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When I'm running a query for the first time, it takes x miliseconds to be executed. When I run it the second time it takes a lot less time. I assume that it is some caching involved in this mechanism, but I need to know what is the real speed of my queries.

  • Can I reset the caching after the query instruction, or something like that?
  • In the developement stage, what are you using to see the speed of your queries?
  • Can you provide me a useful resource/tool/tutorial/blog to read about this thing/feature/problem?

BTW I'm using Apache, MySQL and PHP in Windows (XAMPP).

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Personally, I tend to use the 2nd and subsequent executions as my benchmark when developing hence this answer...

Arguably the real speed is with caching of data and execution plan.

If it's run often enough to matter, then it will be cached in real life. You are measuring performance the 2nd time. For the first run, you're measuring load/compile times.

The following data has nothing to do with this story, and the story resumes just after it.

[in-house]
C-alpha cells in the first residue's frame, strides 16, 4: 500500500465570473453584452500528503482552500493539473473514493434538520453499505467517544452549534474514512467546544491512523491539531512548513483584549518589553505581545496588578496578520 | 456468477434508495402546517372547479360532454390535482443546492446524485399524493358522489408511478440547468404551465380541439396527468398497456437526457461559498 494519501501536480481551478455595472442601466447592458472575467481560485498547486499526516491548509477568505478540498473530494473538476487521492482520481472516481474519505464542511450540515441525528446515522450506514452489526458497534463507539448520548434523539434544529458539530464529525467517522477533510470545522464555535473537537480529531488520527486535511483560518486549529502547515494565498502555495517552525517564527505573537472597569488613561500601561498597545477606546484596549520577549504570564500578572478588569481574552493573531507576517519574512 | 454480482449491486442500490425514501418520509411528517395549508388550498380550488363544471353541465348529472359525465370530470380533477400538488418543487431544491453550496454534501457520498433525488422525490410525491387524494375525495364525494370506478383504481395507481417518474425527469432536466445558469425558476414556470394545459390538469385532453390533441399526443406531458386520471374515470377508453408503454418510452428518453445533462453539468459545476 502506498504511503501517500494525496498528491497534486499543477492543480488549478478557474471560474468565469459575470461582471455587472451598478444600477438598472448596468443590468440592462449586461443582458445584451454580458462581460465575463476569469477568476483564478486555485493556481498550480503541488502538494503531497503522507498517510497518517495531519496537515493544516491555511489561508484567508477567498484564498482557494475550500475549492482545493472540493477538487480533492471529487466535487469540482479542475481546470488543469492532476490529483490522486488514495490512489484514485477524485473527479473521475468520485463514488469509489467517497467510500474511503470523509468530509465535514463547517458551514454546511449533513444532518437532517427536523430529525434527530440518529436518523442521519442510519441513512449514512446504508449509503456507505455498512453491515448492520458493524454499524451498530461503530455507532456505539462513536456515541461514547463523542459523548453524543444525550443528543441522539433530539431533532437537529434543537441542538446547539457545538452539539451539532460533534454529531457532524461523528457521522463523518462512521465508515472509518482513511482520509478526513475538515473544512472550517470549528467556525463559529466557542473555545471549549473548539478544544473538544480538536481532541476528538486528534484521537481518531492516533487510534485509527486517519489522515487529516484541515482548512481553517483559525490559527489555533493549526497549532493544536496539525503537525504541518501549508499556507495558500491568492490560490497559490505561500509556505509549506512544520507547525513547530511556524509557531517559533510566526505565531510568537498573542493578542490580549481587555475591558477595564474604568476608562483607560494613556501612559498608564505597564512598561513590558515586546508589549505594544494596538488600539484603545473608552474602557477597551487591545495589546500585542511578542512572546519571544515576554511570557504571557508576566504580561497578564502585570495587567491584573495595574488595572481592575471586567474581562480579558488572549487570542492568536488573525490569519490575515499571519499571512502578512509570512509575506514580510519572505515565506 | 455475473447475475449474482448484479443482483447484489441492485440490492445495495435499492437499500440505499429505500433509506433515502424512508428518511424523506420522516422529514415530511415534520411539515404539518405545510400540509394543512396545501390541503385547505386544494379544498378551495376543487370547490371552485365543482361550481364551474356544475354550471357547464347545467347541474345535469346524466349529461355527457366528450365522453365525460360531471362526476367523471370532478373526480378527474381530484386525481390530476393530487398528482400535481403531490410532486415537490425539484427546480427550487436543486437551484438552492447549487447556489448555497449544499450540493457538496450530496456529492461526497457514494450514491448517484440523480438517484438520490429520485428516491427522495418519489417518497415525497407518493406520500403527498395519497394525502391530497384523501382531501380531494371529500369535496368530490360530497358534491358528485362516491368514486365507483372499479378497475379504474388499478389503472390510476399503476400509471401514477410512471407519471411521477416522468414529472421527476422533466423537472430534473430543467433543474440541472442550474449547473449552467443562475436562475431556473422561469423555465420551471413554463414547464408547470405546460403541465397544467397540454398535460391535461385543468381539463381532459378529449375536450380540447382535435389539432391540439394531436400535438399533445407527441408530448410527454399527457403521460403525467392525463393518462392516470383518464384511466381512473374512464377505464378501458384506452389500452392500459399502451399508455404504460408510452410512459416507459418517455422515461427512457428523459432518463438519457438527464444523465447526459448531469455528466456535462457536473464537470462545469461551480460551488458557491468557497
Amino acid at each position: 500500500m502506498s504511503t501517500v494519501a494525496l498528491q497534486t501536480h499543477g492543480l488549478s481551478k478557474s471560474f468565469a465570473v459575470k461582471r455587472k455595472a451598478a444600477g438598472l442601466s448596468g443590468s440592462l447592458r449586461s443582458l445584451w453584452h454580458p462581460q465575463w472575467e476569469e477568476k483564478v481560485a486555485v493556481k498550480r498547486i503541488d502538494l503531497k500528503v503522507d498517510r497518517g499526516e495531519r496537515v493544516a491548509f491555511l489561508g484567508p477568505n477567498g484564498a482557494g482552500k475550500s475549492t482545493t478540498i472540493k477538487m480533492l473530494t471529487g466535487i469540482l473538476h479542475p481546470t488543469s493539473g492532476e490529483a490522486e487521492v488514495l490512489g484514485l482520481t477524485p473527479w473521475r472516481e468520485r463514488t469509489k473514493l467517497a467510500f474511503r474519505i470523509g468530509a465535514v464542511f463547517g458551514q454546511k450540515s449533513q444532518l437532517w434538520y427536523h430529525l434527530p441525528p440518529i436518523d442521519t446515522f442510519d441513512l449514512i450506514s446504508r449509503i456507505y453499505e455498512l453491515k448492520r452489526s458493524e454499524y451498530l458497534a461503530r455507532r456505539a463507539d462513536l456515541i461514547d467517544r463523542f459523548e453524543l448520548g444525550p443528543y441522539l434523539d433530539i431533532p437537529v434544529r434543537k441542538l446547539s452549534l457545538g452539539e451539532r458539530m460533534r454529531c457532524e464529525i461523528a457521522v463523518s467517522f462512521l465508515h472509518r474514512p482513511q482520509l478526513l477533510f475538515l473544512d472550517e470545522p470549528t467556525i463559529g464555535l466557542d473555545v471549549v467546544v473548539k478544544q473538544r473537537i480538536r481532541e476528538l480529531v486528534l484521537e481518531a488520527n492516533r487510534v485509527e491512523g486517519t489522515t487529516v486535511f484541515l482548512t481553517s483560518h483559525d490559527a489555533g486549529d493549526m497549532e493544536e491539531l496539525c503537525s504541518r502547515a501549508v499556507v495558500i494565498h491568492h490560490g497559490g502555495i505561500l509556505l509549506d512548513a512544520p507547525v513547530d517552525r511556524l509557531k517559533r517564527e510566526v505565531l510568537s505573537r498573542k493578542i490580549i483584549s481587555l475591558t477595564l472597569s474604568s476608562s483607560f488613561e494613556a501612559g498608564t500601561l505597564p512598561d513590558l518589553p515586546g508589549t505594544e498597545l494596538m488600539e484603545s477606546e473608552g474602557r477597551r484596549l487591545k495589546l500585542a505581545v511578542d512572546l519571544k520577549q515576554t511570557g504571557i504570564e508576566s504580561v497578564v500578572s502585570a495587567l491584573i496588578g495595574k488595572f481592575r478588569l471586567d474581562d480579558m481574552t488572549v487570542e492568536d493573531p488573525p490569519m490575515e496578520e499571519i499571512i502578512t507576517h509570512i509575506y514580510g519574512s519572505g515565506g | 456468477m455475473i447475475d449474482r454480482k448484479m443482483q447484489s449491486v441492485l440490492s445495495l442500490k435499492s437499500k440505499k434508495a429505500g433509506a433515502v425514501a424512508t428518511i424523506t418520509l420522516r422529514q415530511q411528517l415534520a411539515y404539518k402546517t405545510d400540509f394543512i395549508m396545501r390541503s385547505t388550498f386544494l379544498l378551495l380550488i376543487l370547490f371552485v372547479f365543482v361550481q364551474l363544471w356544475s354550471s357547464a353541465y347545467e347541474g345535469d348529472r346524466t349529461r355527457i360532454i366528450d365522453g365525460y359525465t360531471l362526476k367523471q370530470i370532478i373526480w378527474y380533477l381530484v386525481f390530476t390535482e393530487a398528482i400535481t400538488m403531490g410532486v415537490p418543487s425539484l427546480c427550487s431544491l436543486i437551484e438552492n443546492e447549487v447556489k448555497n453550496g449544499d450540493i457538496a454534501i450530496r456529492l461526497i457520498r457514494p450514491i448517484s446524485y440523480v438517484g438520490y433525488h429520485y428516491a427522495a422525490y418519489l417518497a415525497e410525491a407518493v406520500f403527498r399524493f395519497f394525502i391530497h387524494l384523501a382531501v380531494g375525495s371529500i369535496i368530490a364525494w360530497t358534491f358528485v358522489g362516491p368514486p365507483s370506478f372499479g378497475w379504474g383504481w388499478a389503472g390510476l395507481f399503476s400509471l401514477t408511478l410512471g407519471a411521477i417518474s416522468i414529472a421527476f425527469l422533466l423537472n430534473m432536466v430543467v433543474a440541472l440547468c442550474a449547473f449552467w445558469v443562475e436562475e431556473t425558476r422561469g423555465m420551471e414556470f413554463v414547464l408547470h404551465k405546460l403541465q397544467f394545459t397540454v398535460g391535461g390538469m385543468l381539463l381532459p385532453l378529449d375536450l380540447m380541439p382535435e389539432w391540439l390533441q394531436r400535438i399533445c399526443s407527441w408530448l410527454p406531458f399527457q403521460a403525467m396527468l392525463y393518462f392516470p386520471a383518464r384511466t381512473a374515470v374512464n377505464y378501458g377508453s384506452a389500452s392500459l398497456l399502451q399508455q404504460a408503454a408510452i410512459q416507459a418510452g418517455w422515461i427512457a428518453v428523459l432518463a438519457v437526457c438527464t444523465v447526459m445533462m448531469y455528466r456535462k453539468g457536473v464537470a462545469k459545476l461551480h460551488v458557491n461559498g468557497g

On a production server data will be cached too because of use, but on development it won't be.

It it's run once a day or as an occasional report then it doesn't matter (within reason).

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You may want to impose a stress test environment to get query results to be as real time as possible. For example, the MyISAM Key Buffer (size governed by key_buffer_size) by default is 8MB, and the minimum value is 8 (that's right, 8 bytes). It is responsible for holding index pages from .MYI files. Set this value to 8 and every keyed lookup in MyISAM must be read over and over again.

This would also work in prinicple with InnoDB. The default InnoDB Buffer Pool Size (governed by innodb_buffer_pool_size) is 128MB and minimum is 1MB (in MySQL 5.5). It is responsible for holding data and index pages from .ibd and/or ibdata1 files. Set this value to 1M and every keyed lookup in InnoDB (which always includes an additional lookup in the clustered row index (gen_clust_index)) must be read over and over again.

For added stress, set the query_cache_type to 0 to force queries not to be cached.

Just add those three(3) minimum values into /etc/my.cnf


and restart MySQL.

Doing this should make all queries perform at its bare minimum best (or worst) every time.

Give it a Try !!!

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+1 for giving a MySQL specific answer. – StanleyJohns Jul 10 '11 at 4:56

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